Our Staff Writers and Editors offer insights on the latest news, events, interviews and other happenings from the development through enterprise and base of the pyramid universes
Friday, June 29, 2007 — No Region Specified

Ragpickers join India Inc value chain

Source: The Economic Times

It?s ragtime folks! India Inc. is poised to get ragpickers to strike fortune at the bottom of the pyramid. Top companies like Tetra Pak, Dabur, Amul, Parle, Karnataka Dairy, among others, are wooing ragpickers to participate in their value chain. Though Tetra Pak is spearheading the movement of carton collection, companies are signing up thick and fast. In the normal run, paper mills cough up $75-110 per tonne for used Tetra Pak cartons. That works out to precisely Rs 4 a kilo. India...
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Friday, June 29, 2007 — Asia Pacific

Microsoft Launches Educational PC In India

Source: Forbes

Microsoft has teamed up with Advanced Micro Devices and India?s Zenith Computers to launch a personal computer aimed at Indian students for 21,000 rupees ($513). The IQ PC will run on AMD Athlon processors and have education software from both Microsoft (nasdaq: MSFT - ...
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Thursday, June 28, 2007 — No Region Specified

Innovative Marketing for the Relatively Poor

Source: Business Standard

At a time when ?inclusive growth? is taking centrestage in India, a report by the World Resources Institute and International Finance Corporation provides some food for thought. The report, ?The Next 4 Billion?, focusses on developing a market strategy for the millions of people living in relative poverty; what it calls ?base of the pyramid? (BOP). It defines BOP as people with incomes below $3,000 in local purchasing power. The report says that together as a group, the BOP has substa...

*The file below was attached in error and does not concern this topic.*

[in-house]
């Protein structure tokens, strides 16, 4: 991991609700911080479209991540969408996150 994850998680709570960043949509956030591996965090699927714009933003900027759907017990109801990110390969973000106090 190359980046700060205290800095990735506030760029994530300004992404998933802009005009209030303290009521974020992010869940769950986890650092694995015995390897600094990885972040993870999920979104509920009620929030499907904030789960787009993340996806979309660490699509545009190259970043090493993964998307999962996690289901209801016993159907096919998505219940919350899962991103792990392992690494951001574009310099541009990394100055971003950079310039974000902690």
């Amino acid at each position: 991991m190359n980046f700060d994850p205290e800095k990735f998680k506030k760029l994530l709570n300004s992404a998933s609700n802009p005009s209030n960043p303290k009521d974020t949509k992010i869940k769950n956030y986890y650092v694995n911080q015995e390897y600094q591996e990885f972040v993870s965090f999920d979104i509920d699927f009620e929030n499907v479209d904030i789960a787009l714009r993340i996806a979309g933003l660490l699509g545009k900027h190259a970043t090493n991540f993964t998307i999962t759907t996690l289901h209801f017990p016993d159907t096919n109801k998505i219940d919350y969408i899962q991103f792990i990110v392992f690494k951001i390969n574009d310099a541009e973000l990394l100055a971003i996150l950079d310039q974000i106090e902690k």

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Tuesday, June 26, 2007 — No Region Specified

MBA Students Find a Divine Perspective on Global Poverty

Source: Financial Times

God and Mammon are not generally seen in each other's company, let alone in a business school classroom. But as more MBA students become interested in the potential for the private sector to foster growth in some of the poorest parts of the world, one student-led initiative has led to a most unusual alliance ? a partnership between Vanderbilt University's business school students and its divinity students. The unorthodox partnership ? the Project Pyramid Global Poverty Allevia...
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Monday, June 25, 2007 — No Region Specified

Profit for the Poorest


In advance of last week's G-8 Summit, President Bush announced a new initiative to promote private sector development in Africa. While overshadowed by the news of economic sanctions against Sudan and the climate change debate, the Africa Financial Sector Initiative (AFSI) is a step forward in the administration?s foreign aid policy. By providing much-needed technical assistance and creating private equity funds for underserved markets, the U.S. has made an intelligent choice in its fight aga...
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Monday, June 25, 2007 — No Region Specified

Gana-Gana con los Pobres (Win-Win with the BOP)

Source: Dinero

Los mercados de bajos ingresos pueden ser la puerta del crecimiento. Para tener ?xito, hace falta desarrollar una relaci?n de respeto y de largo plazo con el consumidor. Lecciones de empresas que lo est?n logrando. Pensaba que nunca iba a tener un piso decente. En 19 a?os que llevo viviendo aqu?, jam?s hab?a visto una baldosa, dice Mar?a Agat?n, al explicar c?mo cambi? el piso de cemento de su sala por baldosas de cer?mica. Y de la fina, se?ala con orgullo. Le ...
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Monday, June 25, 2007 — No Region Specified

Not Another Cure-All Pill for Poverty


The cover story of this summer?s Stanford Social Innovation Review hits like a bombshell: ? Microcredit Misses Its Mark .? For the development-savvy, pro-market reader, the claim seems out of line. In the long, spotty history of development aid, isn?t mi...
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Friday, June 22, 2007 — No Region Specified

Just What Overcrowded, Polluted India Didn't Need - The $3000 Car

Source: The Independent

Anyone wishing to escape the human crush of India's teeming capital to visit the marble splendour of the Taj Mahal can travel by train in just two painless hours. Alternatively, they can struggle to negotiate the crowded single-lane road that heads south to the city of Agra in a journey that can take up five hours. But if India's roads seem cluttered and inadequate, things are set to get much worse. Over the coming months, a series of car manufacturers are set to unveil new mo...
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Thursday, June 21, 2007 — Asia Pacific

Big Boom Coming Soon in India's Small Car Segment

Source: The Times of India